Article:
Money![Originally posted Aug 15, updated periodically] – One thing I have always found puzzling is the amount of money donated to the campaign accounts of incumbent city councillors. I suppose this could be interpreted as financial support for those who have supported unions in their noble quest for better wages, benefits, and working conditions, but the fact is that all incumbents and challengers appear to share this sentiment. So perhaps it’s something different. There is a longstanding pattern of labor representatives being recruited by some of the larger real estate developers to speak in favor of new development – supposedly because of the jobs involved, but that always struck me as too simplistic. Many of the people who control the funds of these political action committees are, to say the least, politically connected.

There’s also the matter of political contributions from people tied to real estate development. This is always difficult to evaluate because of the simple fact that it’s very difficult, if not impossible, to determine motive. There are people who have been generous charitable contributors for ages who also happen to own and/or develop Cambridge real estate. Are their contributions related to their real estate interests or not?

Of course, there’s also the matter of whether or not contributions come from Cambridge residents. It’s not always easy to draw conclusions from this – primarily because some candidates have family and friends scattered across the rest of the state and the country.

Here’s a revised account of the (a) Cambridge contributions, (b) union contributions, (c) real estate contributions (as best as I could discern), and (d) total of union and real estate money contributed over this election cycle starting from Feb 1, 2018 through the latest data available for all City Council candidates (notes: – receipts include loans from candidates to their campaigns; refunds deducted if clearly a refund):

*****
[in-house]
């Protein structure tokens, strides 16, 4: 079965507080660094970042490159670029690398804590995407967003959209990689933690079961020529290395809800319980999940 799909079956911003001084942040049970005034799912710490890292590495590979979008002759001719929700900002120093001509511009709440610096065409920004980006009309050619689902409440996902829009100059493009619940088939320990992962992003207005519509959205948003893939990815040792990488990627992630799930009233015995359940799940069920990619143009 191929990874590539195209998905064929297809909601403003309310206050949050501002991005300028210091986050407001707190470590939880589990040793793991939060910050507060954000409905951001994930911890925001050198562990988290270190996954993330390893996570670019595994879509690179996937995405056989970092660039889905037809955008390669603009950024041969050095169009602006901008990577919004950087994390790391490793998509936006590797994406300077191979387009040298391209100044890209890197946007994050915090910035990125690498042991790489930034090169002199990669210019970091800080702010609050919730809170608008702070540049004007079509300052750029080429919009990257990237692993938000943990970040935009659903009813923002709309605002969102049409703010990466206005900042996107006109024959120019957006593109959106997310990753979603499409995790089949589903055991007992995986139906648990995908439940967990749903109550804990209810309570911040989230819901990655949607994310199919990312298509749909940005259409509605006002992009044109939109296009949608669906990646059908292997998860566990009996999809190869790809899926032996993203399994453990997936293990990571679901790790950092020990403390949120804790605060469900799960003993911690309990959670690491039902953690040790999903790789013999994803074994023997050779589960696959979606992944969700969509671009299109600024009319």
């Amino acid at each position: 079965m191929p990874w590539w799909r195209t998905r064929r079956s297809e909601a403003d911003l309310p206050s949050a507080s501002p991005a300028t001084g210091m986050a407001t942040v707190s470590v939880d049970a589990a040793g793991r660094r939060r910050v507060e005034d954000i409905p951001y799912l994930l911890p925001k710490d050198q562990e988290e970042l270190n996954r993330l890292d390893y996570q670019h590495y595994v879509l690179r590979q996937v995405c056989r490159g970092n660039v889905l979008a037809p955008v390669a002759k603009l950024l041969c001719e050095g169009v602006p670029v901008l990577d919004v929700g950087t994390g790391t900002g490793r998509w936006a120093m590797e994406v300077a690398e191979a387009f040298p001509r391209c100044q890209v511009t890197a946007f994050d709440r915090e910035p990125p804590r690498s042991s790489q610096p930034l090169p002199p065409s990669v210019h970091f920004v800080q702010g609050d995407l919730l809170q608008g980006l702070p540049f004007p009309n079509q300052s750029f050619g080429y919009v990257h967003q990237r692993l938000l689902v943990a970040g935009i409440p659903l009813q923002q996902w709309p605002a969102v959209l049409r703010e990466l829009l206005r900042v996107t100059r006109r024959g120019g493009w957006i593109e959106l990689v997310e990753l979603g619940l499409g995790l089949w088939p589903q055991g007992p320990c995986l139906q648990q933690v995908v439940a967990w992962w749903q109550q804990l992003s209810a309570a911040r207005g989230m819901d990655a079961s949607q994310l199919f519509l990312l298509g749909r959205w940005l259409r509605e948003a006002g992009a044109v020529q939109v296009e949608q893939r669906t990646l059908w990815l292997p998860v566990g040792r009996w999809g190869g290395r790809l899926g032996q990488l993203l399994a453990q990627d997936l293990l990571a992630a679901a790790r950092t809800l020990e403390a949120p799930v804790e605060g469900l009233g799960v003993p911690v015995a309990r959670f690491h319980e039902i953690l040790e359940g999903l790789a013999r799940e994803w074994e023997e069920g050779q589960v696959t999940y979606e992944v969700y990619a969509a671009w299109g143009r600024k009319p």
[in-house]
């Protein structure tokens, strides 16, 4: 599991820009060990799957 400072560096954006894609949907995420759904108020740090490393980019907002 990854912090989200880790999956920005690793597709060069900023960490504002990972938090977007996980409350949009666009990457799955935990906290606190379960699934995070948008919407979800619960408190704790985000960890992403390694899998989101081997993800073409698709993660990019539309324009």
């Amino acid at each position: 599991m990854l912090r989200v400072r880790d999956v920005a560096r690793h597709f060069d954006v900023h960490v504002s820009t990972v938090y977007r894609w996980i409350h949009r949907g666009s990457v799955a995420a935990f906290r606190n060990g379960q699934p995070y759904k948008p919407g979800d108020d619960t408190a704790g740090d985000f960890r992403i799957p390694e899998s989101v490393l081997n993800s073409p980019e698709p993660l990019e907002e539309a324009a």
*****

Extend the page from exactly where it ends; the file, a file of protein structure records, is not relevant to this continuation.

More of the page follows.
Table of reported City Council campaign receipts (Feb 1, 2018 - present) - Total, Cambridge, Unions, Real Estate - updated Jan 21, 3:08pm
Candidate (and PACs)ReceiptsCambridgePctunionsPctReal EstatePctunions+REPct
Total $716,223.68 $453,410.1563.3% $45,250.006.3% $70,851.009.9% $116,101.0016.2%
McGovern, Marc C. $107,006.21 $46,638.0043.6% $12,550.0011.7% $30,200.0028.2% $42,750.0040.0%
Simmons, E. Denise $64,111.19 $31,466.1949.1% $6,250.009.7% $20,600.0032.1% $26,850.0041.9%
Toomey, Timothy J., Jr. $63,112.80 $33,325.1452.8% $5,100.008.1% $13,350.0021.2% $18,450.0029.2%
Mallon, Alanna $42,475.25 $28,537.2567.2% $6,450.0015.2% $1,900.004.5% $8,350.0019.7%
Siddiqui, Sumbul $33,654.68 $19,871.6859.0% $5,250.0015.6% $350.001.0% $5,600.0016.6%
Musgrave, Adriane $42,278.35 $20,919.3549.5% $4,200.009.9% $600.001.4% $4,800.0011.4%
Kelley, Craig A. $40,385.00 $32,378.0080.2% $2,500.006.2% $1,650.004.1% $4,150.0010.3%